Healthy Eating, Not Dieting Better for Heart Health
What should you eat to improve heart health and lower your risk for heart disease?
It’s a loaded question. There’s a long list of “diets” that recommend certain foods, eating practices, avoidance of some foods, and even intermittent fasting in the name of better health.
Here’s one example: Ever heard of the 5:2 Diet? It’s basically an eating plan that recommends eating normally for 5 days. Sounds reasonable, right? Then for two days a week, you cut back, way back, to no more than 500 to 600 calories a day.
Supporters of this diet claimed the 5:2 Diet was an effective way to reduce the risk for heart disease. But a recent study published in the British Journal of Nutrition, found that this approach wasn’t more effective than eating a balanced diet seven days a week.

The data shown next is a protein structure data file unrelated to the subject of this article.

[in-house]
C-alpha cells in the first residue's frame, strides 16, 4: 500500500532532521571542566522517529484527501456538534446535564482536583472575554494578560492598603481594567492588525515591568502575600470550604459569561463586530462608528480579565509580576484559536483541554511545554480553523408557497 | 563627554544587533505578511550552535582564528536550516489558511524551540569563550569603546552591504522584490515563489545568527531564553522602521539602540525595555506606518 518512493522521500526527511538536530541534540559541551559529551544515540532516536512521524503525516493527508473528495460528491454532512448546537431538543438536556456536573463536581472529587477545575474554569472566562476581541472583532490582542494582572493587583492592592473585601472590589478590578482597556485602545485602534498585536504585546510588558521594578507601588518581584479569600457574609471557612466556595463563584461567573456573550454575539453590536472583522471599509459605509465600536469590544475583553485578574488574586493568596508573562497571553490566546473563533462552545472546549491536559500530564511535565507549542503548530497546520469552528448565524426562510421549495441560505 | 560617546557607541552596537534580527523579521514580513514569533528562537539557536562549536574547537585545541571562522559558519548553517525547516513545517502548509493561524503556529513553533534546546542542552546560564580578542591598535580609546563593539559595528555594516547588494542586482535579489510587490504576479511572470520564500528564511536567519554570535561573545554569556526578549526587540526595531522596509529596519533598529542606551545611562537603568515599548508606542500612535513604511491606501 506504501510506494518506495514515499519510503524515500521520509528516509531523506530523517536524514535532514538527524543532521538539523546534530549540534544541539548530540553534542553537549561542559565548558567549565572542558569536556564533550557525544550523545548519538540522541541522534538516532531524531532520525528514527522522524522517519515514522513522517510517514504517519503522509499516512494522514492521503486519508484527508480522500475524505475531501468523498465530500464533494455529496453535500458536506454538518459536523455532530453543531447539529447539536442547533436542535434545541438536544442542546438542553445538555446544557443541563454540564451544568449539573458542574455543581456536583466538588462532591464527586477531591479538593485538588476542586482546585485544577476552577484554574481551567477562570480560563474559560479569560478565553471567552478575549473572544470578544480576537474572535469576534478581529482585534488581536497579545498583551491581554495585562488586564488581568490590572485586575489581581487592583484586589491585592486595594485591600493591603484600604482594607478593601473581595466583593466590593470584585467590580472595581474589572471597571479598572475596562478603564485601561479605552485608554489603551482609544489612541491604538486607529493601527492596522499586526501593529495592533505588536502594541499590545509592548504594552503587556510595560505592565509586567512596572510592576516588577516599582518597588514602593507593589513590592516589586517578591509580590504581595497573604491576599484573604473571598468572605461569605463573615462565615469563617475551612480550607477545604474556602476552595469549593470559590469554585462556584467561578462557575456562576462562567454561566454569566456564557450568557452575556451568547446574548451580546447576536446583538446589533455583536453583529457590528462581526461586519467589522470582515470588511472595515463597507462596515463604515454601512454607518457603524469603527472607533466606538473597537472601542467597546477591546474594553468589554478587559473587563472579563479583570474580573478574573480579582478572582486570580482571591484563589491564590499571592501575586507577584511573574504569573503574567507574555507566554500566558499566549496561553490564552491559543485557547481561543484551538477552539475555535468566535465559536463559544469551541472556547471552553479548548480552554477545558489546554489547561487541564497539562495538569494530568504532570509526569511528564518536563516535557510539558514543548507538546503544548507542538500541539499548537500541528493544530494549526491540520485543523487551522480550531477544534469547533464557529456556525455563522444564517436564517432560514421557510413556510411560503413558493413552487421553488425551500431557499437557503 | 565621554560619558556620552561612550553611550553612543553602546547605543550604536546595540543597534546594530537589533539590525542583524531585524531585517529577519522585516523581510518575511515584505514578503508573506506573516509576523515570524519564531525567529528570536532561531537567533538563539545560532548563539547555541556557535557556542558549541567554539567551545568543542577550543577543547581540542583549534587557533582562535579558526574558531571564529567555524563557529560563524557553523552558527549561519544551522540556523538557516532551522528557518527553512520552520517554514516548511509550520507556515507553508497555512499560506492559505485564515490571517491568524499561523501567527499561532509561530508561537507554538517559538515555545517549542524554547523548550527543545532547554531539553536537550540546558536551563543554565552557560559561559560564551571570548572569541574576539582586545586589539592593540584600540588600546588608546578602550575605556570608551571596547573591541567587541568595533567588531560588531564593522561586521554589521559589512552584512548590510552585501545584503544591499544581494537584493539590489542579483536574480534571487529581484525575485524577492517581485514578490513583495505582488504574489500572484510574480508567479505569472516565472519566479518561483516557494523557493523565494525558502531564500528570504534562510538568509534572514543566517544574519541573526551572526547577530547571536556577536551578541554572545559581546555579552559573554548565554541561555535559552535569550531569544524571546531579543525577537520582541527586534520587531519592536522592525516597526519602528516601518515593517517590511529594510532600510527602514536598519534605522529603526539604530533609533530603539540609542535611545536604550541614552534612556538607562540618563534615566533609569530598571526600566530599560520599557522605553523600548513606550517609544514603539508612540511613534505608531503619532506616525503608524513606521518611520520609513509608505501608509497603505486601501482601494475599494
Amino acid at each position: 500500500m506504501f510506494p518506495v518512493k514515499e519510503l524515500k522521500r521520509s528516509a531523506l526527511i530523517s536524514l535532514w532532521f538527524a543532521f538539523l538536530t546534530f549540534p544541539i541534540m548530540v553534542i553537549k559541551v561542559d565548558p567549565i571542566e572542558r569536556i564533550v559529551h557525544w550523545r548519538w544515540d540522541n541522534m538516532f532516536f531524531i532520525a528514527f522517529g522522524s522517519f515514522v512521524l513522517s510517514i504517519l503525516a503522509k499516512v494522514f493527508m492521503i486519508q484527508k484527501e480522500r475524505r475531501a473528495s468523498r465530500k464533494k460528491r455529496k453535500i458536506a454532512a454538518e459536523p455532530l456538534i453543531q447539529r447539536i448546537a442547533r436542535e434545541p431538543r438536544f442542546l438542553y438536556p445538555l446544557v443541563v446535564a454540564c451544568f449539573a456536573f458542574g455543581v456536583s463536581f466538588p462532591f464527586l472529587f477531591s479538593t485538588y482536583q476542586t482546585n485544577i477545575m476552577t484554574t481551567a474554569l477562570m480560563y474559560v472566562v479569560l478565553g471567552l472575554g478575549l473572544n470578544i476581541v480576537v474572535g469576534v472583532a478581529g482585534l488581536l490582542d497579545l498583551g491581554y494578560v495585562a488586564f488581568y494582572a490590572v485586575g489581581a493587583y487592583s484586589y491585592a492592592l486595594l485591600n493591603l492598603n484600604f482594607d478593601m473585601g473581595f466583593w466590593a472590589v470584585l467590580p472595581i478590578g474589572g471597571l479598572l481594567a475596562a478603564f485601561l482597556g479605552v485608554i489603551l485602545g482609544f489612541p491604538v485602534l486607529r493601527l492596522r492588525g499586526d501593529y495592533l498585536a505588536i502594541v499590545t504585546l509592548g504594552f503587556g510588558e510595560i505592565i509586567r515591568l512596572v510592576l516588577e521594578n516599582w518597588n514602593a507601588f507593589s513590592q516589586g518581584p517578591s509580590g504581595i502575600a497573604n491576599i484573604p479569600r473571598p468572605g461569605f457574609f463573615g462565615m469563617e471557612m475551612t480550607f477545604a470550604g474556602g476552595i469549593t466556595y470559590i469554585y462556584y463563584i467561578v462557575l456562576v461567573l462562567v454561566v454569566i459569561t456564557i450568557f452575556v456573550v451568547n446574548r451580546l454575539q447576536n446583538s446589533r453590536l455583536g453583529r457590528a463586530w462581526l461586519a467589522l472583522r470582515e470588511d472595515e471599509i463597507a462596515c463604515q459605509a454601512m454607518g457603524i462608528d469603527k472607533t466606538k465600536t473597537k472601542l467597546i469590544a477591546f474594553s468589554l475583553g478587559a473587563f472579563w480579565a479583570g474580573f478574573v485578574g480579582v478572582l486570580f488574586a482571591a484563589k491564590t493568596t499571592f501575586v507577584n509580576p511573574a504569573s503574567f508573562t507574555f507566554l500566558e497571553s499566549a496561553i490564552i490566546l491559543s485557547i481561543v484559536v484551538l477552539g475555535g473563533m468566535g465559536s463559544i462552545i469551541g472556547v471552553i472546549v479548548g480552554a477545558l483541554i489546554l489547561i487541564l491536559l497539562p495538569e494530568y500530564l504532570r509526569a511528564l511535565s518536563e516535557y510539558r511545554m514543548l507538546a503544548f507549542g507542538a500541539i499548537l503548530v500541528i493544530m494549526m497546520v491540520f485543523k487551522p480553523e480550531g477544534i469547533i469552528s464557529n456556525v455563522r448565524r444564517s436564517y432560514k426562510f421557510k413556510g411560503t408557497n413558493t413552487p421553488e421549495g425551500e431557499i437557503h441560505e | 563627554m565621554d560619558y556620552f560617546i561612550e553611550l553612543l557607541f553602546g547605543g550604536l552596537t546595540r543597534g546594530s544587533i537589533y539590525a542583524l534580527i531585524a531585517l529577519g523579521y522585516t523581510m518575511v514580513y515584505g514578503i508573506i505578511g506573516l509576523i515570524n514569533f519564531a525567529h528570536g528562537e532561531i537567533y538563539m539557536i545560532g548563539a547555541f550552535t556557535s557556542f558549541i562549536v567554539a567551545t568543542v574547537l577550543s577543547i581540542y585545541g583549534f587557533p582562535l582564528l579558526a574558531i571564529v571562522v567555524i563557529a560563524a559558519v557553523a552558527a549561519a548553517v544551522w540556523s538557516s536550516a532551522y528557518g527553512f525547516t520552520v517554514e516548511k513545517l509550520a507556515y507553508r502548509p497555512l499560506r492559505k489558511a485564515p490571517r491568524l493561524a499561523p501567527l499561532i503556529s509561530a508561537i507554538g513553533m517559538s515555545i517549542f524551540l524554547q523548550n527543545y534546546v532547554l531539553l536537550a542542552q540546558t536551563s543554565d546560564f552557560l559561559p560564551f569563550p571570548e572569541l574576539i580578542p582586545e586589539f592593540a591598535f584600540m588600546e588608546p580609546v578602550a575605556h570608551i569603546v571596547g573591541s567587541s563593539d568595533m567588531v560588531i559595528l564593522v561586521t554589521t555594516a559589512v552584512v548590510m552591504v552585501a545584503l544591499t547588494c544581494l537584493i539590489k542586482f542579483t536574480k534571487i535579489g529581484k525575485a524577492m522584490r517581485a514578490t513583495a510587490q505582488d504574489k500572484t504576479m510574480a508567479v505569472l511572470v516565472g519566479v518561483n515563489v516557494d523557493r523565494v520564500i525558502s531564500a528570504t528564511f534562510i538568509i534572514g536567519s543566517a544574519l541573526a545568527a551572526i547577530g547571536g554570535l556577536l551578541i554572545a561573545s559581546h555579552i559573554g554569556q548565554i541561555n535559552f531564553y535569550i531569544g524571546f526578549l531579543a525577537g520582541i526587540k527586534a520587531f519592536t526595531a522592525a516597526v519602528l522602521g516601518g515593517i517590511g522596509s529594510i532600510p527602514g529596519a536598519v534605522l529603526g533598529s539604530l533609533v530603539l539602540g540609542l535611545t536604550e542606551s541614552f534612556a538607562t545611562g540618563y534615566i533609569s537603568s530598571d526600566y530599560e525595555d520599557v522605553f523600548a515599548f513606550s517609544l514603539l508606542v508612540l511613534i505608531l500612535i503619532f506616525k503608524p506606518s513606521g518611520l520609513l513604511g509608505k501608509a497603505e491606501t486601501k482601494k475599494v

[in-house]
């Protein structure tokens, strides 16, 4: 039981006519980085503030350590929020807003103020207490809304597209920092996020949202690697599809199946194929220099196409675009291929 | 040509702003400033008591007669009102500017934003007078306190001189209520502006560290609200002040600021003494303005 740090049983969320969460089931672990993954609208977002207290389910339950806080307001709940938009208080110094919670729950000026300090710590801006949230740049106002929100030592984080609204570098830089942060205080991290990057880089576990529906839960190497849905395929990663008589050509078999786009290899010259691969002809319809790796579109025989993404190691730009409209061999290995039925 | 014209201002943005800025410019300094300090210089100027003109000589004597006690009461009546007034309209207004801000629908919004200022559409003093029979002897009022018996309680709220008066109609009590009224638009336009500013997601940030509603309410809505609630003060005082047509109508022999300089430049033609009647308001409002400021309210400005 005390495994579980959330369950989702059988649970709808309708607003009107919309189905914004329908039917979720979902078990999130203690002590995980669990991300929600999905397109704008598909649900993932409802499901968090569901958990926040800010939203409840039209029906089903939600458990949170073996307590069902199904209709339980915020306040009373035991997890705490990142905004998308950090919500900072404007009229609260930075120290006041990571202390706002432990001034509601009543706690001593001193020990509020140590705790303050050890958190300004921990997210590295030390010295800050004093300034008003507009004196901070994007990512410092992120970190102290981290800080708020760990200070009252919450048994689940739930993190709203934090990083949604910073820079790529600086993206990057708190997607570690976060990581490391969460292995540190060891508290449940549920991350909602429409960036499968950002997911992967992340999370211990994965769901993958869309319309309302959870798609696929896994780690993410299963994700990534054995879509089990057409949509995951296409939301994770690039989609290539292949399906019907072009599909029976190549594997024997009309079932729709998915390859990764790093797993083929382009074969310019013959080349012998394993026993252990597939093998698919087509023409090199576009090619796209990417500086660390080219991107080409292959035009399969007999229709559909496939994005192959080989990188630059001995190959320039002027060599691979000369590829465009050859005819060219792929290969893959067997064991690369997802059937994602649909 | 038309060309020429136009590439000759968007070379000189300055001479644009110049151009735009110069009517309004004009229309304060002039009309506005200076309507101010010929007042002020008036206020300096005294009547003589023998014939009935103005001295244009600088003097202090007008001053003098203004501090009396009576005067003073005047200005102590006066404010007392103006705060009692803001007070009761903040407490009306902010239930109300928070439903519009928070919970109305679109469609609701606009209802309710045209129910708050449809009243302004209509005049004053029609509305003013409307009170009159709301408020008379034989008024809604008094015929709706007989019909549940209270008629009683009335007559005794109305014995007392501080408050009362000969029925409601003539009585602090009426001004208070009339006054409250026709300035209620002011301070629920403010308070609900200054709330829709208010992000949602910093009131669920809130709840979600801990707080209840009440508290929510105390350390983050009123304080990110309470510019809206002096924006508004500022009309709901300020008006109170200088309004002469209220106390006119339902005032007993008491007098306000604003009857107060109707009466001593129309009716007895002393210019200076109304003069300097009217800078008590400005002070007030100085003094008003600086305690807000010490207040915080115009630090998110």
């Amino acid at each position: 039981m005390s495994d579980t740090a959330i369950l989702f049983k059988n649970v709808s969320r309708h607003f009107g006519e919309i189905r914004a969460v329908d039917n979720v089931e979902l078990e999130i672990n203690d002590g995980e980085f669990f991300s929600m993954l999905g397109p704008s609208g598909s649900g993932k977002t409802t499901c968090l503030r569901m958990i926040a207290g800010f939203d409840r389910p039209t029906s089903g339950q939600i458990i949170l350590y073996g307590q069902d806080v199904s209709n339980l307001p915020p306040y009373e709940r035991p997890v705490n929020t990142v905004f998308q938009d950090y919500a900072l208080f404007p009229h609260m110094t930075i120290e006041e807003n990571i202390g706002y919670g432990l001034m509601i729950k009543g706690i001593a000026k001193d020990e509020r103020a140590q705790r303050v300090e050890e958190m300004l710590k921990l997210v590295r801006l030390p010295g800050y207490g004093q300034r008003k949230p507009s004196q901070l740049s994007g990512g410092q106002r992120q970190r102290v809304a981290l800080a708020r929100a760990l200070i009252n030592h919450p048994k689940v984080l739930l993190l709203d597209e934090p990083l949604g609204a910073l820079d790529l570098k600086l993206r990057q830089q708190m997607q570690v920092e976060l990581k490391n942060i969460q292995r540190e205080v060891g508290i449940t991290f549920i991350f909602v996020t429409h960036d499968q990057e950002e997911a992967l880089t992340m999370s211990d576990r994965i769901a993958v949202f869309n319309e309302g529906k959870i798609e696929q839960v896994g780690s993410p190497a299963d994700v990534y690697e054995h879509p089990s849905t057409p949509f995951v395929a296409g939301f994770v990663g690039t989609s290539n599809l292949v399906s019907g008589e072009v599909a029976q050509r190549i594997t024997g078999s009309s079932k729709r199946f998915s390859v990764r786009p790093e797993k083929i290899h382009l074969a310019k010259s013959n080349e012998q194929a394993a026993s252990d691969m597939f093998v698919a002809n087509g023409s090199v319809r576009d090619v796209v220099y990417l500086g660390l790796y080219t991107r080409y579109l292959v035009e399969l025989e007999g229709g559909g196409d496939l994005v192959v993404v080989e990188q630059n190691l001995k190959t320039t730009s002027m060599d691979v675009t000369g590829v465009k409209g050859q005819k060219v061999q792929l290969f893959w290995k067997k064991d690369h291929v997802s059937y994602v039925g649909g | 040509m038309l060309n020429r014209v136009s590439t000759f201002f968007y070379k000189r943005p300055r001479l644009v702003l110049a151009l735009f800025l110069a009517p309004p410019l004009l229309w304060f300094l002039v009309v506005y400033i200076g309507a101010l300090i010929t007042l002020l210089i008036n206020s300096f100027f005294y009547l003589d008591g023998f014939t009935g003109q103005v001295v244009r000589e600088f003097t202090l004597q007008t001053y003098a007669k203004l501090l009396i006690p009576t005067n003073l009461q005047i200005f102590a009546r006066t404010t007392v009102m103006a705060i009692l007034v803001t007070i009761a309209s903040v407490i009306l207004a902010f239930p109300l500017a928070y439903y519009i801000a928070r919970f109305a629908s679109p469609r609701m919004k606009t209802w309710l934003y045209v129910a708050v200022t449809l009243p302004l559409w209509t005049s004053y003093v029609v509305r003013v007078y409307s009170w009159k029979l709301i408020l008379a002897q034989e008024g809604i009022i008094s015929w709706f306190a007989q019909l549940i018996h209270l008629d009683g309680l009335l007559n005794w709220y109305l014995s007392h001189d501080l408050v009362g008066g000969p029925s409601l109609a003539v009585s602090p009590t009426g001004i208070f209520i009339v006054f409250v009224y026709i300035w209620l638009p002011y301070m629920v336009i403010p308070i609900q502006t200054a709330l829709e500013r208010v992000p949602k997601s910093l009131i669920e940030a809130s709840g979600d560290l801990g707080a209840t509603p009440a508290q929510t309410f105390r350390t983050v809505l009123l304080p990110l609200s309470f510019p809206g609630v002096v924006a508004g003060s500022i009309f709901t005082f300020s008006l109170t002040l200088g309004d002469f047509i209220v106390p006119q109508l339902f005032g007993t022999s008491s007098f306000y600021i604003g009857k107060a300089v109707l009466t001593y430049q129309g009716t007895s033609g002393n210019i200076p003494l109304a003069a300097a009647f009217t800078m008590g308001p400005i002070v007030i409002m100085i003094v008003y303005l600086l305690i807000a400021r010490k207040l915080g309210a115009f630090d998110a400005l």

The truth: Any form of dieting or food restriction can promote weight loss. But it isn’t sustainable. And for many people, dieting frequently leads to binge eating and weight gain. So what should you eat for heart health?
Here’s what the American Heart Association recommends:
- Fruits and vegetables
- Whole grains
- Low-fat dairy products
- Skinless poultry and fish
- Nuts and seeds
- Healthy oils
- There’s also foods you should limit or avoid, like: fried and processed foods, sugary drinks and snacks, alcohol, and foods high in sodium.
Doesn’t that sound a lot better than dieting? It’s a lot more sustainable, and enjoyable. Eat healthy most of the time, and a treat or dessert now and then isn’t that big of a deal. Combine healthy eating with regular exercise, and your heart will be healthier, too.
Hungry for healthy? Check out some of the favorites on our Low-Sodium Menu like Cheese Ravioli with Marinara Sauce, Eggplant Parmigiana, and many others.